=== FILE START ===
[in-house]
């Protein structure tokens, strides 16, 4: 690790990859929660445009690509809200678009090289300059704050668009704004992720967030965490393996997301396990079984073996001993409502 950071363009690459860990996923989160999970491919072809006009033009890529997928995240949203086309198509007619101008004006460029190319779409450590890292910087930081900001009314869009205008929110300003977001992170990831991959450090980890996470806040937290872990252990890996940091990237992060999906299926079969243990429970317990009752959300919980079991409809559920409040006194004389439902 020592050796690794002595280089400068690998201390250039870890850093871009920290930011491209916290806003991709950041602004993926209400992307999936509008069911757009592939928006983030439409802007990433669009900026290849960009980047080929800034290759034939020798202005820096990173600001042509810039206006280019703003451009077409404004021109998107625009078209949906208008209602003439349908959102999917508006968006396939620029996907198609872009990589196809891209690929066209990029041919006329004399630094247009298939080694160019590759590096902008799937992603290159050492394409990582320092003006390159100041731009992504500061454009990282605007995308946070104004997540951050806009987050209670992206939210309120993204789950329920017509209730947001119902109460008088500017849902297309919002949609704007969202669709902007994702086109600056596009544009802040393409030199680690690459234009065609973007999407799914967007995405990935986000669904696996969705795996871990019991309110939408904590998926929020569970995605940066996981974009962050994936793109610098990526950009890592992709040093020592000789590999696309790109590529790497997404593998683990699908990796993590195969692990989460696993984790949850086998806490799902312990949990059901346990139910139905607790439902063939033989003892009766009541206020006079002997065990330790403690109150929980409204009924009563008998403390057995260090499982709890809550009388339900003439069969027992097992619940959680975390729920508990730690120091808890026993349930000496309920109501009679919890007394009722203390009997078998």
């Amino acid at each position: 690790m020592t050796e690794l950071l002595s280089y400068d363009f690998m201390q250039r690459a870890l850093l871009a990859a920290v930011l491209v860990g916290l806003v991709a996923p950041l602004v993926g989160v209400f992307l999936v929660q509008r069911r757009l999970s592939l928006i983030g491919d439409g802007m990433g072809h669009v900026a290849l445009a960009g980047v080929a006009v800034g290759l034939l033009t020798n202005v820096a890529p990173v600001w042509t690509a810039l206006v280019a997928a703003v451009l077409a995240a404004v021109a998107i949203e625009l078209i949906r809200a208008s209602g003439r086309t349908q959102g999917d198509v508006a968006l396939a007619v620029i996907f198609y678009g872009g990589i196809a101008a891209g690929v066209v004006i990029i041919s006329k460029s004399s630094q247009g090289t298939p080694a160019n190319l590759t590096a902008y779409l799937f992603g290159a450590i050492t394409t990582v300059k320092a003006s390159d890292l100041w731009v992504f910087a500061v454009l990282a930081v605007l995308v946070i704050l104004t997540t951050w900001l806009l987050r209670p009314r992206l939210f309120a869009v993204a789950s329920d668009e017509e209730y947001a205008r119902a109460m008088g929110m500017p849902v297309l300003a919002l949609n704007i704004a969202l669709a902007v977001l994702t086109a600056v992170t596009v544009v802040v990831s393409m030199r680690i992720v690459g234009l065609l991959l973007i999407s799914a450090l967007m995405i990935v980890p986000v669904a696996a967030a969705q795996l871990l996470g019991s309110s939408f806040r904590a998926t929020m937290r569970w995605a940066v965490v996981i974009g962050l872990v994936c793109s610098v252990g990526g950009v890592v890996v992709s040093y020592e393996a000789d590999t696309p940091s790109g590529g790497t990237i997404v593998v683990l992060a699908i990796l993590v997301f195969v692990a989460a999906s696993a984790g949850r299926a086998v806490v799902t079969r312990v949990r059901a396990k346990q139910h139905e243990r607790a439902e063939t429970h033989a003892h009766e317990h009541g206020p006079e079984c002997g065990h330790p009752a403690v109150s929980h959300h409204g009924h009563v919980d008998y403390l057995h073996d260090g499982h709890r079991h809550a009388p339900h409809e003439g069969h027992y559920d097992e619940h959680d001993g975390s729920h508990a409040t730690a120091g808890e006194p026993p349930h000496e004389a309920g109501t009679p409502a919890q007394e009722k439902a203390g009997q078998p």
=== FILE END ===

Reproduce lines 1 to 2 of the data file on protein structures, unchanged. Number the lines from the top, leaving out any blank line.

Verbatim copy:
[in-house]
């Protein structure tokens, strides 16, 4: 690790990859929660445009690509809200678009090289300059704050668009704004992720967030965490393996997301396990079984073996001993409502 950071363009690459860990996923989160999970491919072809006009033009890529997928995240949203086309198509007619101008004006460029190319779409450590890292910087930081900001009314869009205008929110300003977001992170990831991959450090980890996470806040937290872990252990890996940091990237992060999906299926079969243990429970317990009752959300919980079991409809559920409040006194004389439902 020592050796690794002595280089400068690998201390250039870890850093871009920290930011491209916290806003991709950041602004993926209400992307999936509008069911757009592939928006983030439409802007990433669009900026290849960009980047080929800034290759034939020798202005820096990173600001042509810039206006280019703003451009077409404004021109998107625009078209949906208008209602003439349908959102999917508006968006396939620029996907198609872009990589196809891209690929066209990029041919006329004399630094247009298939080694160019590759590096902008799937992603290159050492394409990582320092003006390159100041731009992504500061454009990282605007995308946070104004997540951050806009987050209670992206939210309120993204789950329920017509209730947001119902109460008088500017849902297309919002949609704007969202669709902007994702086109600056596009544009802040393409030199680690690459234009065609973007999407799914967007995405990935986000669904696996969705795996871990019991309110939408904590998926929020569970995605940066996981974009962050994936793109610098990526950009890592992709040093020592000789590999696309790109590529790497997404593998683990699908990796993590195969692990989460696993984790949850086998806490799902312990949990059901346990139910139905607790439902063939033989003892009766009541206020006079002997065990330790403690109150929980409204009924009563008998403390057995260090499982709890809550009388339900003439069969027992097992619940959680975390729920508990730690120091808890026993349930000496309920109501009679919890007394009722203390009997078998």